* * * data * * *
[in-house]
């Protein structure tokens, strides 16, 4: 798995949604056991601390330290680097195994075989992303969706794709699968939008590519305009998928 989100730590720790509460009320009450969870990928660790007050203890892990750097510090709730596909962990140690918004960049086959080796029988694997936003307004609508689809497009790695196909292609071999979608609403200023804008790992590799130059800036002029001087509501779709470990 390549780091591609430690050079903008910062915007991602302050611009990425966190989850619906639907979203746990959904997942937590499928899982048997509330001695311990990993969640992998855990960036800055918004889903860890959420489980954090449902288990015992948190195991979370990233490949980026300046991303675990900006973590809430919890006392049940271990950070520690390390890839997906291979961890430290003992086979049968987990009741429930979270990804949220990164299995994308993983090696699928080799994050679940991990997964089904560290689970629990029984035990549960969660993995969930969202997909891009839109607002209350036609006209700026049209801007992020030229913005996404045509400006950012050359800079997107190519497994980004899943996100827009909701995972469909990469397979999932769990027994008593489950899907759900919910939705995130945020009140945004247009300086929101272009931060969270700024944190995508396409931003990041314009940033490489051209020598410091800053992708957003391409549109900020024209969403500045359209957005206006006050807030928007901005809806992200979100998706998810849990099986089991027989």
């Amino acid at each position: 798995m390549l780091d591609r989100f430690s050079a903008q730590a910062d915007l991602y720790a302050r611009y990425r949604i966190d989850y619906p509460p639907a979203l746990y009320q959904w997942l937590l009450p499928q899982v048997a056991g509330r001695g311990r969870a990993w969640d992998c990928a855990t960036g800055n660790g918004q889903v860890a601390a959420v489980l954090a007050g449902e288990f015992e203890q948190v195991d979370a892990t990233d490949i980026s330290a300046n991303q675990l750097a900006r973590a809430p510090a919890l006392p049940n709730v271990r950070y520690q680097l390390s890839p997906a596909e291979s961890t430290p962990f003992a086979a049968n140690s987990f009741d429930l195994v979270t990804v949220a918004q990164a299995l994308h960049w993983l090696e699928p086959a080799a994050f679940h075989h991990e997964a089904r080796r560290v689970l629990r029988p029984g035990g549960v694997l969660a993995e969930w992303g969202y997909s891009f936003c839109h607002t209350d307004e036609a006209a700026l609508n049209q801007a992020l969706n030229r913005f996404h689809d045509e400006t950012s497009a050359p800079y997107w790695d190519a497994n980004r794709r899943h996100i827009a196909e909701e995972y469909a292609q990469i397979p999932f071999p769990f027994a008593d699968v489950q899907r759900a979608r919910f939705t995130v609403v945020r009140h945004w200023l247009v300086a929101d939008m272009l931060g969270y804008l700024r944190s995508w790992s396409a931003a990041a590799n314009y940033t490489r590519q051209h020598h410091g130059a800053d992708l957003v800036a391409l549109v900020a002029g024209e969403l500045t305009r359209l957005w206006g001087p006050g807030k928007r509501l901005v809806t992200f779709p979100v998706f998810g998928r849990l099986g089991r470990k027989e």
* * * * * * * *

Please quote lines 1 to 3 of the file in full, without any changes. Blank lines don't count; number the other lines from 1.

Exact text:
[in-house]
């Protein structure tokens, strides 16, 4: 798995949604056991601390330290680097195994075989992303969706794709699968939008590519305009998928 989100730590720790509460009320009450969870990928660790007050203890892990750097510090709730596909962990140690918004960049086959080796029988694997936003307004609508689809497009790695196909292609071999979608609403200023804008790992590799130059800036002029001087509501779709470990 390549780091591609430690050079903008910062915007991602302050611009990425966190989850619906639907979203746990959904997942937590499928899982048997509330001695311990990993969640992998855990960036800055918004889903860890959420489980954090449902288990015992948190195991979370990233490949980026300046991303675990900006973590809430919890006392049940271990950070520690390390890839997906291979961890430290003992086979049968987990009741429930979270990804949220990164299995994308993983090696699928080799994050679940991990997964089904560290689970629990029984035990549960969660993995969930969202997909891009839109607002209350036609006209700026049209801007992020030229913005996404045509400006950012050359800079997107190519497994980004899943996100827009909701995972469909990469397979999932769990027994008593489950899907759900919910939705995130945020009140945004247009300086929101272009931060969270700024944190995508396409931003990041314009940033490489051209020598410091800053992708957003391409549109900020024209969403500045359209957005206006006050807030928007901005809806992200979100998706998810849990099986089991027989």
């Amino acid at each position: 798995m390549l780091d591609r989100f430690s050079a903008q730590a910062d915007l991602y720790a302050r611009y990425r949604i966190d989850y619906p509460p639907a979203l746990y009320q959904w997942l937590l009450p499928q899982v048997a056991g509330r001695g311990r969870a990993w969640d992998c990928a855990t960036g800055n660790g918004q889903v860890a601390a959420v489980l954090a007050g449902e288990f015992e203890q948190v195991d979370a892990t990233d490949i980026s330290a300046n991303q675990l750097a900006r973590a809430p510090a919890l006392p049940n709730v271990r950070y520690q680097l390390s890839p997906a596909e291979s961890t430290p962990f003992a086979a049968n140690s987990f009741d429930l195994v979270t990804v949220a918004q990164a299995l994308h960049w993983l090696e699928p086959a080799a994050f679940h075989h991990e997964a089904r080796r560290v689970l629990r029988p029984g035990g549960v694997l969660a993995e969930w992303g969202y997909s891009f936003c839109h607002t209350d307004e036609a006209a700026l609508n049209q801007a992020l969706n030229r913005f996404h689809d045509e400006t950012s497009a050359p800079y997107w790695d190519a497994n980004r794709r899943h996100i827009a196909e909701e995972y469909a292609q990469i397979p999932f071999p769990f027994a008593d699968v489950q899907r759900a979608r919910f939705t995130v609403v945020r009140h945004w200023l247009v300086a929101d939008m272009l931060g969270y804008l700024r944190s995508w790992s396409a931003a990041a590799n314009y940033t490489r590519q051209h020598h410091g130059a800053d992708l957003v800036a391409l549109v900020a002029g024209e969403l500045t305009r359209l957005w206006g001087p006050g807030k928007r509501l901005v809806t992200f779709p979100v998706f998810g998928r849990l099986g089991r470990k027989e």